Mobile application SDKs are supplied with various default controls to help expatiate and standardize common application functionality. This is great when the application design lends itself to using these controls out of the box. But when customization is required, this can lead to trying to twist those controls to your will and lead to ugly code.
I was recently tasked with creating an app where the tab bar had an image background and each tab is represented by two images for the default and selected state. Rather than try and bend the iOS UITabBarController, I decided to use it as a guideline for creating my own custom tab bar. The downside is that the tab bar controller must be created in code and outside of Interface Builder, but all sub-screens can still be designed using IB.
The tab bar is broken down into three pieces:
- Handles the initial touch request and setting of the button’s state (default, selected)
- If the state is changed, the delegate will be informed
- As Tab Bar Items are added, they will be evenly sized to fill the space of the Tab Bar (This is an area that could be customized more to allow for a bigger middle button)
- Delegate for Tab Bar Item, so when the Tab Bar Item notifies being selected, the Tab Bar will set the previously selected tab to the correct state and inform its own delegate of the change
Tab Bar Controller
- Delegate for the Tab Bar, so when the Tab Bar notifies a change of tabs, the corresponding View Controller will be shown
From here, I will go over how to set up the tab bar in the application delegate. If you are interested in the inner workings of each piece, grab the code here and read over it.
Here we simply make the application delegate implement the CustomTabBarControllerDelegate protocol and add a instance variable and property for our CustomTabBarController.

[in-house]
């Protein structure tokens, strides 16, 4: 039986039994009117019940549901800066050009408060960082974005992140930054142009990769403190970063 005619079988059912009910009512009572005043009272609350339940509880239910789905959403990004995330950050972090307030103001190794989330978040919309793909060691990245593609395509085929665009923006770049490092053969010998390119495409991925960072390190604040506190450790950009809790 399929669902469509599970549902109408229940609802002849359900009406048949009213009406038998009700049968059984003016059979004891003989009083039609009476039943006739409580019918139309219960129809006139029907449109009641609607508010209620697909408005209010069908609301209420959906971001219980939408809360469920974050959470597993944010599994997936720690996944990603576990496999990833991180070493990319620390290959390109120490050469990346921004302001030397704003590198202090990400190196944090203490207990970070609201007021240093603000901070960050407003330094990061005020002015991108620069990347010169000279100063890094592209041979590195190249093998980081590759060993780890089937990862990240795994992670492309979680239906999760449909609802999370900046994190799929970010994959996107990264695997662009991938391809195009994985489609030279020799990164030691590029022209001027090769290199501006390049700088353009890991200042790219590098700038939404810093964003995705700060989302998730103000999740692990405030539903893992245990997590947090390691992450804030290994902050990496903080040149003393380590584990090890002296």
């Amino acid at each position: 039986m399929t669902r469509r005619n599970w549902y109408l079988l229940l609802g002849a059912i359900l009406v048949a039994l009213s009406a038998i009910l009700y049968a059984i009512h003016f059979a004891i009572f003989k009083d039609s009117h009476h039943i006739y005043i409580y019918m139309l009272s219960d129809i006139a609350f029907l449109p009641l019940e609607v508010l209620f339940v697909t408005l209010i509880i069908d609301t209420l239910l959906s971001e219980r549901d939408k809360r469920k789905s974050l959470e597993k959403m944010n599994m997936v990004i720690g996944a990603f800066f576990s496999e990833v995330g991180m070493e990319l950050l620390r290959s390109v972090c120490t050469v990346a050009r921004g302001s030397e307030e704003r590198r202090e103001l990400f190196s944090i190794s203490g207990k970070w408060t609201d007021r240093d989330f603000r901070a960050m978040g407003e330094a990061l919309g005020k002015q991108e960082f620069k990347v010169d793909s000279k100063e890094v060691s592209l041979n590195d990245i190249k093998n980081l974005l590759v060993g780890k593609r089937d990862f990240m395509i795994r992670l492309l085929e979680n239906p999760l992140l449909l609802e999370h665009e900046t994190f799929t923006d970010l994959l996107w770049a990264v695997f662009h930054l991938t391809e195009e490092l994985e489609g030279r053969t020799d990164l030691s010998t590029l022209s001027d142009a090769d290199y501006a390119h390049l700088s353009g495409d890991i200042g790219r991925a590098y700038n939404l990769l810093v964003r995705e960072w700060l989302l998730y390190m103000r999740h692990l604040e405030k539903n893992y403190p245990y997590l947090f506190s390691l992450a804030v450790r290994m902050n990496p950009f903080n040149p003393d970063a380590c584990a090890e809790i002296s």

In the implementation file for the application delegate, we initialize our CustomTabBarController with a frame and the name of the background image. Tabs are then added to the controller by providing the class name of the tab’s View Controller and image names for tab states. Finally the Tab Bar Controller is set as the Window’s Root Controller.
Additionally the CustomTabBarControllerDelegate methods are implemented. The first allows for the application to be notified when the tab is changed. The second method allows for the application to decide whether or not to allow the tab to be selected.
This is by no means as eloquent as the iOS standard tab bar, but the core functionality is present and allows for livelier application design. In writing this tutorial, I’ve already spotted several areas that could be made more robust, but this was not meant to be the end all replacement of the iOS supplied tab bar. It is meant to serve as a leaping off point and good practice to further understand the workings of iOS. Not bad for an afternoon!
You can find the same project here.